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Sapir-Whorf hypothesis | Define Sapir-Whorf hypothesis …

The idea, also called linguistic relativism, is that language is not just a list of words and grammar structures that give us rules for how to express our ideas properly, but that language essentially defines how we see things, and influences our cognitive processes. Linguistic relativism, also known as the Sapir-Whorf Hypothesis, has been further divided into two versions, strong and weak, over time. Essentially, while the strong version argues that language determines cognition and thought, the weak version argues only that language influences cognition and thought. Linguists today are in general agreement with the weak version, and this has influenced several linguistic experiments, a few of which will be discussed below. The strong version of the Sapir-Whorf Hypothesis, however, has fallen largely into disuse.

2. Sapir's and Whorf's relativism was spurious. They were in reality dogmatic anti-traditionalists.

The time-less people were the Hopi, a Native American tribe who live in north-eastern Arizona. Whorf claimed that they didn't have any words for time – no direct translation for the noun time itself, no grammatical constructions indicating the past or future – and therefore could not conceive of it. They experienced reality in a fundamentally different way. The idea fascinated people: Whorf's work became popular "knowledge" but his credibility waned from the 60s onward. By the mid-80s, linguist Ekkehart Milotki had published two enormous books in two languages discrediting the "time-less Hopi" idea.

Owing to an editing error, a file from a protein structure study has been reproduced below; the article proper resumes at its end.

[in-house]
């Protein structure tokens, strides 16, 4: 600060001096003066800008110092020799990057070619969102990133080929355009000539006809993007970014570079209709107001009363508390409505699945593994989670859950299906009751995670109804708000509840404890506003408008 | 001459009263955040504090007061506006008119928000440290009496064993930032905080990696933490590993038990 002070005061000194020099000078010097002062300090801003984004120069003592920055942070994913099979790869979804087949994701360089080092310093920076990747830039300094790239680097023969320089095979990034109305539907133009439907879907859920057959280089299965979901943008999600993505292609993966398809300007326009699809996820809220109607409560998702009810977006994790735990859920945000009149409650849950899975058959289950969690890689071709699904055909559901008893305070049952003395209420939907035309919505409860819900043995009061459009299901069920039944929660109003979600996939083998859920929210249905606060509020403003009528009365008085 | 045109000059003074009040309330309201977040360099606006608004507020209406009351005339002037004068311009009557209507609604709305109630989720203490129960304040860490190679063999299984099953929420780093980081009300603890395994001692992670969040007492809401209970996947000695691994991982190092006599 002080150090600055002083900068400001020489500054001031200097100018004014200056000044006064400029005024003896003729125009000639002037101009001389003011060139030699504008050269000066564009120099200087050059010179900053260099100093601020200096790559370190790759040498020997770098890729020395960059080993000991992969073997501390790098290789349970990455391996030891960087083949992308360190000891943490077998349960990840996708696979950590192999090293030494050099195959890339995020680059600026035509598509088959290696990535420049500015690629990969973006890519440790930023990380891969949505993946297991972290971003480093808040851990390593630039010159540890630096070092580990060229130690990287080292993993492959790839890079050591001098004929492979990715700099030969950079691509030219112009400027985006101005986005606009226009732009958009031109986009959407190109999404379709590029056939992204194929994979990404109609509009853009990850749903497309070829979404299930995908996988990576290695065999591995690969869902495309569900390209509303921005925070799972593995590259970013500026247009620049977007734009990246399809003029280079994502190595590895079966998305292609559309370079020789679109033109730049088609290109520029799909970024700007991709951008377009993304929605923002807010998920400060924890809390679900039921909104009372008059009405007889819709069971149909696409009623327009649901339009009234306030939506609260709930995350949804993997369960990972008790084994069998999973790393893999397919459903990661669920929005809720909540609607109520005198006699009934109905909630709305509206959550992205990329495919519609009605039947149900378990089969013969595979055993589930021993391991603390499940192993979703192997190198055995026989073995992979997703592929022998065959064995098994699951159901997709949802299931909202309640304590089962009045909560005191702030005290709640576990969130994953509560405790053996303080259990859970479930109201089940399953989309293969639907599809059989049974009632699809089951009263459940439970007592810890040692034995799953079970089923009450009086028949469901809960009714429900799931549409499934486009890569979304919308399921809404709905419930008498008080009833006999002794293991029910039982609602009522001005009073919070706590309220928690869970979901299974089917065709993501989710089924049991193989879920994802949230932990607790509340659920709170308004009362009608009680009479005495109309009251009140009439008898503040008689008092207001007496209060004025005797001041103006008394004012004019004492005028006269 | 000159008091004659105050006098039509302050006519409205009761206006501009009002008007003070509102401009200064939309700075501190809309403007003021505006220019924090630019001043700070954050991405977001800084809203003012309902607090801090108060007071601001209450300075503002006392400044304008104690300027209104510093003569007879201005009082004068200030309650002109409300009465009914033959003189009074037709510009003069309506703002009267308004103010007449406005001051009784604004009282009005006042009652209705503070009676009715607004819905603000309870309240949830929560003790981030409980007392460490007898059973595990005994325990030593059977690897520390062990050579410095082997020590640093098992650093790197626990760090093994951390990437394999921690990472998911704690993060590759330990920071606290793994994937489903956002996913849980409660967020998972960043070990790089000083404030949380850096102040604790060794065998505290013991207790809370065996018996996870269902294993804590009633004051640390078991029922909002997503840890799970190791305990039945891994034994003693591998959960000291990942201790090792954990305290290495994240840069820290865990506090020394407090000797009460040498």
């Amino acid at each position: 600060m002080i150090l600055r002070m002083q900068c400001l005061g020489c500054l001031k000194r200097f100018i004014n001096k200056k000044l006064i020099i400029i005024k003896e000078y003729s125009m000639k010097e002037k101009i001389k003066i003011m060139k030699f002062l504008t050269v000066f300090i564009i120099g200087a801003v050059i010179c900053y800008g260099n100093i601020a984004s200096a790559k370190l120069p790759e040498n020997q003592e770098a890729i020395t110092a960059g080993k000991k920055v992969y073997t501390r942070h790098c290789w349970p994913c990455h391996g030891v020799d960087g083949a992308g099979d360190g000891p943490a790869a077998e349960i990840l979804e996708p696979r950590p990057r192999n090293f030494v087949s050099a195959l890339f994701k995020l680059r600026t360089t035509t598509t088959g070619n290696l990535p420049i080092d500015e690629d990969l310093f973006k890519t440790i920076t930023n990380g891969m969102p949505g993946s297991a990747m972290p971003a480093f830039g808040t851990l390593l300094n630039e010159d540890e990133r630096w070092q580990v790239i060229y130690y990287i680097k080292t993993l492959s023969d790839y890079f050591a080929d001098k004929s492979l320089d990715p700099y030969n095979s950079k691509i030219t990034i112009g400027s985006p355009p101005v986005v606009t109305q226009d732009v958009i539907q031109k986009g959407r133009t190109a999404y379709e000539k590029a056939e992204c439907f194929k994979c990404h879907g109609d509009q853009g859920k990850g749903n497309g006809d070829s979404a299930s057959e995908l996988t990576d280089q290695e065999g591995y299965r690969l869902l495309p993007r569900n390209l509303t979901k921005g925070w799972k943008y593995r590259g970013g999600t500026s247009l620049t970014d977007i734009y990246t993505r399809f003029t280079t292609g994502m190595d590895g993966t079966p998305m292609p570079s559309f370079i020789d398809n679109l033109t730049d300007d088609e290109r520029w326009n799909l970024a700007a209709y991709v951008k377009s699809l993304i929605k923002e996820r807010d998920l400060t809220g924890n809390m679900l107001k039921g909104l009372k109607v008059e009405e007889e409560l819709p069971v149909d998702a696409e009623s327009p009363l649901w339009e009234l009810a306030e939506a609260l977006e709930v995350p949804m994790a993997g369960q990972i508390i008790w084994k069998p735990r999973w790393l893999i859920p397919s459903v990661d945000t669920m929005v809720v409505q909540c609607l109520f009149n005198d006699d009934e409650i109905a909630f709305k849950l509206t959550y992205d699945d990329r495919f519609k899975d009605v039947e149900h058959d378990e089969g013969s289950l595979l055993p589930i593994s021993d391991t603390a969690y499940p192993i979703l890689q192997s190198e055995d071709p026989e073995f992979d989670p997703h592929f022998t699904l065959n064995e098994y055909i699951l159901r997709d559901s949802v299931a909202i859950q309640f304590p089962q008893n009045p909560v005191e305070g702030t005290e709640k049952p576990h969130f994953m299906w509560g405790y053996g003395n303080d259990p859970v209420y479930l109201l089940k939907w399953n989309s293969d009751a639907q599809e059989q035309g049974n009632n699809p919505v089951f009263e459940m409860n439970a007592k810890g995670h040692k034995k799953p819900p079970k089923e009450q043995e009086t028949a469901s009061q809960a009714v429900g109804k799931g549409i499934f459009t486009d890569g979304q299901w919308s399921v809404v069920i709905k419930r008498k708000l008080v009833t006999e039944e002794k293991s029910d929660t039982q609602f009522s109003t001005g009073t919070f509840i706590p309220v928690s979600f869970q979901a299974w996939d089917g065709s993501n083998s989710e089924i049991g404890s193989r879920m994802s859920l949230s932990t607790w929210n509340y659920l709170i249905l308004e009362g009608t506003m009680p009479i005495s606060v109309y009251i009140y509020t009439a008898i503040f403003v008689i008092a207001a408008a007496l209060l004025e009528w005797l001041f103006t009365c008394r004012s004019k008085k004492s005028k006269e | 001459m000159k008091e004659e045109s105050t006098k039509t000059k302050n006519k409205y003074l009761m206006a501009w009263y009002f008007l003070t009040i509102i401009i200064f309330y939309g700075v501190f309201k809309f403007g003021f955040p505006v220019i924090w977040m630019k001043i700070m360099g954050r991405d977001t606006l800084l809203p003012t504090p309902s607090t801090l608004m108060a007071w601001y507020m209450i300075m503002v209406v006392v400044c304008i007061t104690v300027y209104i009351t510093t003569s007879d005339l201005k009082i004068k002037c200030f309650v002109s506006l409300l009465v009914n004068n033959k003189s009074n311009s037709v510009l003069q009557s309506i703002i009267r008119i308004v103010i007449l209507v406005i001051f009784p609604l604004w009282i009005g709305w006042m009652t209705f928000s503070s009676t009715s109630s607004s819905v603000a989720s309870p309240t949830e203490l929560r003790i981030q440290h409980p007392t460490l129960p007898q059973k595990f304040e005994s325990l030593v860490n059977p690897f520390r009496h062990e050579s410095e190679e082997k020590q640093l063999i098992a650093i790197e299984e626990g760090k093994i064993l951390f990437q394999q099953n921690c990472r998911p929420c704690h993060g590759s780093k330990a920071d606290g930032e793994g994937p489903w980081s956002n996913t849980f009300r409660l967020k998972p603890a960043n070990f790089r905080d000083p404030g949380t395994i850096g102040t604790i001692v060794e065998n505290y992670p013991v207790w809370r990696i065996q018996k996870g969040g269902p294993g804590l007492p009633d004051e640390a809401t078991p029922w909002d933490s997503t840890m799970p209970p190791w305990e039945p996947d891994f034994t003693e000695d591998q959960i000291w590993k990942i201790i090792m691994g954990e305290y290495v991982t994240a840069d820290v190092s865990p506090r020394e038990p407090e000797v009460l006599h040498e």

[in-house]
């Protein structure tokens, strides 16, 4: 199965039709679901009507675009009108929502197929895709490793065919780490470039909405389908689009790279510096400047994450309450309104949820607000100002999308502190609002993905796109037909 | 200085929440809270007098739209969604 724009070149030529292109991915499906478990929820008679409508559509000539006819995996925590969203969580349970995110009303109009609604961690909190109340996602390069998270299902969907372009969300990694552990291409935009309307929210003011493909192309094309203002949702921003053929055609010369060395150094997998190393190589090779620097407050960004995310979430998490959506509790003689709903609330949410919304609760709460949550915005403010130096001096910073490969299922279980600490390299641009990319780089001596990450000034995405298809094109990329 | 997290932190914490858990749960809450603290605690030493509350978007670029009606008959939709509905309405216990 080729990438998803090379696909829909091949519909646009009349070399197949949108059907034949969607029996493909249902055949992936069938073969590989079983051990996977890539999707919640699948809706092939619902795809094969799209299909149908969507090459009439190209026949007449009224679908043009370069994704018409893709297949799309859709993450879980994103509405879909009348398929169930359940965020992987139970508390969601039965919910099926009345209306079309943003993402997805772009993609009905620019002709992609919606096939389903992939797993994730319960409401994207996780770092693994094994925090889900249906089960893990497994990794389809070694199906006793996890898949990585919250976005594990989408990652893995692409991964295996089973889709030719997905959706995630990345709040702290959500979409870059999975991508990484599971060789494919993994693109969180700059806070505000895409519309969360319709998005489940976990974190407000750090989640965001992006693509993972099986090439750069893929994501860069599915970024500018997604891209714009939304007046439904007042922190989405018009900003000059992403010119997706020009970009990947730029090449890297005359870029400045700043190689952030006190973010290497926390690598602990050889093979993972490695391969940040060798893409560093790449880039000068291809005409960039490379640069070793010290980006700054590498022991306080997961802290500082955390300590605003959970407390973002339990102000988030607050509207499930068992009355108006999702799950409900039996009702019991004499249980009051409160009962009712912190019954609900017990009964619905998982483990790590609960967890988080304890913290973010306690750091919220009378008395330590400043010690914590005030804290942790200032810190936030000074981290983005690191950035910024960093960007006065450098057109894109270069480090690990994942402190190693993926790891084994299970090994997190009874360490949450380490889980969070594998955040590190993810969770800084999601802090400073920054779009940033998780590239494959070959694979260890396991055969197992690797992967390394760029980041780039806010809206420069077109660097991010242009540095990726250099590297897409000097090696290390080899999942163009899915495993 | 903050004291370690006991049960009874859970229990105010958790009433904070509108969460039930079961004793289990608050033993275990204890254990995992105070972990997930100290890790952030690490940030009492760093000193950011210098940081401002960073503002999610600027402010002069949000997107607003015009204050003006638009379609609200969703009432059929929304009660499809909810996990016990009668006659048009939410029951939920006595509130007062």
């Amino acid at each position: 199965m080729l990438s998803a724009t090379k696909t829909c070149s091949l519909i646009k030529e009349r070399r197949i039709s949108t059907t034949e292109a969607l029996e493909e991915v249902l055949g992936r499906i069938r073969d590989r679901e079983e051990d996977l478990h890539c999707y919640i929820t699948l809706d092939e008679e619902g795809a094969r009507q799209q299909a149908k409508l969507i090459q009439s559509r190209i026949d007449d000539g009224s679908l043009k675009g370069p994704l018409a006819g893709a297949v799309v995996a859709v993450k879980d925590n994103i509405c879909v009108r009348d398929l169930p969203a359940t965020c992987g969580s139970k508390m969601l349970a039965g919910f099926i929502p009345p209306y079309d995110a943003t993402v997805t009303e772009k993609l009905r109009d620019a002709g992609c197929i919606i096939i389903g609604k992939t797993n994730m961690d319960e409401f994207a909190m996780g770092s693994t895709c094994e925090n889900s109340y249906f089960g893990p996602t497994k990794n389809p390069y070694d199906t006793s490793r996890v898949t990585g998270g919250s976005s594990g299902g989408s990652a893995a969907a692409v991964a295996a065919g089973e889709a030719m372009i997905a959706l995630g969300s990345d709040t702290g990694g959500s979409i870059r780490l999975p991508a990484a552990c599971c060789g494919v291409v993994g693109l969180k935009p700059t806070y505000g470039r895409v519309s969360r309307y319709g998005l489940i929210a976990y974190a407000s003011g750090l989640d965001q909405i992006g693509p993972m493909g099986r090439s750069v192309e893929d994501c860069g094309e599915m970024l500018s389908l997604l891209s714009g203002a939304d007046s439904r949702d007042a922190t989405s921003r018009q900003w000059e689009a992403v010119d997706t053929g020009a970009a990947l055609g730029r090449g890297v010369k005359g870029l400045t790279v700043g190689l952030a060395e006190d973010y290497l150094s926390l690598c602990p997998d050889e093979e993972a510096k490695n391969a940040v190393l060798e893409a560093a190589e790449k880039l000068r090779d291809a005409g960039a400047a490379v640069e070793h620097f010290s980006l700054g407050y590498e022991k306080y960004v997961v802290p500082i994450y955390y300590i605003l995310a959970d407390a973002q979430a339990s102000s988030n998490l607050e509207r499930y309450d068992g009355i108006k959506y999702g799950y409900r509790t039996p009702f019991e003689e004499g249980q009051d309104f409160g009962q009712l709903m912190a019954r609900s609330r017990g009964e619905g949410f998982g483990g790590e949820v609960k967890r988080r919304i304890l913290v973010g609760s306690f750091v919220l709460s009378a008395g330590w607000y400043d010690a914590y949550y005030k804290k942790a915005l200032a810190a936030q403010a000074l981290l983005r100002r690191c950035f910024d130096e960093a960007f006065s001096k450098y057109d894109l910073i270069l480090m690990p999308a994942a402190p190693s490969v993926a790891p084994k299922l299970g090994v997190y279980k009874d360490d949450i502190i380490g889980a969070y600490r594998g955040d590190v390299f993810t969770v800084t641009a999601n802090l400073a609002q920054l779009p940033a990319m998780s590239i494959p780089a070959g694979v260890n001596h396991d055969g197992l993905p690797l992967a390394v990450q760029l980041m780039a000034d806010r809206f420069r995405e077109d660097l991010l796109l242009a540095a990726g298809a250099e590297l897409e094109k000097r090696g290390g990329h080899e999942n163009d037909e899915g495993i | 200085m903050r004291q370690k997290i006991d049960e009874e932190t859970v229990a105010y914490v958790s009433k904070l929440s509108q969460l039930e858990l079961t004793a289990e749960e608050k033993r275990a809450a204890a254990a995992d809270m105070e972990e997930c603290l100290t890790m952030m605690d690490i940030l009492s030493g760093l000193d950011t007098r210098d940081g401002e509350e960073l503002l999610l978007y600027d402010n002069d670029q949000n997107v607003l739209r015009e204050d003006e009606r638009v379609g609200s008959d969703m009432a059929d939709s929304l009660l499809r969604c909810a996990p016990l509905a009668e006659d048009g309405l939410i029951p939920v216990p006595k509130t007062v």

Whorfian hypothesis | Define Whorfian ..

Now, pronouncements like those made by Whorf and my airport companions make me instantly suspicious. If Whorf's theory sounds a little odd to you, a little politically incorrect, perhaps you're an anxious liberal like me; if you subscribe to it wholesale (sometimes called the "strong" version of the hypothesis), you are consigning people from different speaking communities to totally different inner lives. Which sounds, well, racist. The idea that people who speak some particular language are incapable of certain kinds of thought is instinctively distasteful.

From the very first, scientific testing of Whorf's hypothesis seemed to prove him wrong. His idea that people cannot conceive of realities for which they have no words just doesn't make sense: how would we ever learn anything if that were true? We aren't born with words for everything that we understand.